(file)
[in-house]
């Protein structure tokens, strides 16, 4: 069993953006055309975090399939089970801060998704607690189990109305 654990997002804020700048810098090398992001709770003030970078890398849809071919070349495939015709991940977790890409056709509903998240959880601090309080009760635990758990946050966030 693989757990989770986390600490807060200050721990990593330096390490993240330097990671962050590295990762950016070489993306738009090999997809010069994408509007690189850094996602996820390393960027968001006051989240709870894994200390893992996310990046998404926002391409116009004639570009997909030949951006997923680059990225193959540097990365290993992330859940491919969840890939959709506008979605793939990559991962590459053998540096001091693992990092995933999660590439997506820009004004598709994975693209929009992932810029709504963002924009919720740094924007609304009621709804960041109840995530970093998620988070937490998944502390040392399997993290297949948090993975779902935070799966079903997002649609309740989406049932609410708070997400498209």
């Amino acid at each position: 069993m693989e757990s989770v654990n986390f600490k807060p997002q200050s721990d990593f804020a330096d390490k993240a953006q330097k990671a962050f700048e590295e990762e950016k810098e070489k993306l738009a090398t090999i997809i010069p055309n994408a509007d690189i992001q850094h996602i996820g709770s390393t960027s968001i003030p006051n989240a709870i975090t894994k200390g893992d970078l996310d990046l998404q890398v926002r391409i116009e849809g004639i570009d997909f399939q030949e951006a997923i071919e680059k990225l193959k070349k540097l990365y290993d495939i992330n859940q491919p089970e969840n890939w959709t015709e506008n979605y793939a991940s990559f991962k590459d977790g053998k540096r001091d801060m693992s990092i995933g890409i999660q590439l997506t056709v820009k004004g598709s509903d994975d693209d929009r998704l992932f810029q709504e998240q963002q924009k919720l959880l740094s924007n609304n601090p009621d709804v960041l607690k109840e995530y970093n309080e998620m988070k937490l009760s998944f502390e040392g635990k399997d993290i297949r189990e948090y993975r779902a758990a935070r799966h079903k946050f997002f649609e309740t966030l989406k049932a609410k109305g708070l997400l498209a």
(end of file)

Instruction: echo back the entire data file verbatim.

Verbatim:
[in-house]
């Protein structure tokens, strides 16, 4: 069993953006055309975090399939089970801060998704607690189990109305 654990997002804020700048810098090398992001709770003030970078890398849809071919070349495939015709991940977790890409056709509903998240959880601090309080009760635990758990946050966030 693989757990989770986390600490807060200050721990990593330096390490993240330097990671962050590295990762950016070489993306738009090999997809010069994408509007690189850094996602996820390393960027968001006051989240709870894994200390893992996310990046998404926002391409116009004639570009997909030949951006997923680059990225193959540097990365290993992330859940491919969840890939959709506008979605793939990559991962590459053998540096001091693992990092995933999660590439997506820009004004598709994975693209929009992932810029709504963002924009919720740094924007609304009621709804960041109840995530970093998620988070937490998944502390040392399997993290297949948090993975779902935070799966079903997002649609309740989406049932609410708070997400498209």
């Amino acid at each position: 069993m693989e757990s989770v654990n986390f600490k807060p997002q200050s721990d990593f804020a330096d390490k993240a953006q330097k990671a962050f700048e590295e990762e950016k810098e070489k993306l738009a090398t090999i997809i010069p055309n994408a509007d690189i992001q850094h996602i996820g709770s390393t960027s968001i003030p006051n989240a709870i975090t894994k200390g893992d970078l996310d990046l998404q890398v926002r391409i116009e849809g004639i570009d997909f399939q030949e951006a997923i071919e680059k990225l193959k070349k540097l990365y290993d495939i992330n859940q491919p089970e969840n890939w959709t015709e506008n979605y793939a991940s990559f991962k590459d977790g053998k540096r001091d801060m693992s990092i995933g890409i999660q590439l997506t056709v820009k004004g598709s509903d994975d693209d929009r998704l992932f810029q709504e998240q963002q924009k919720l959880l740094s924007n609304n601090p009621d709804v960041l607690k109840e995530y970093n309080e998620m988070k937490l009760s998944f502390e040392g635990k399997d993290i297949r189990e948090y993975r779902a758990a935070r799966h079903k946050f997002f649609e309740t966030l989406k049932a609410k109305g708070l997400l498209a």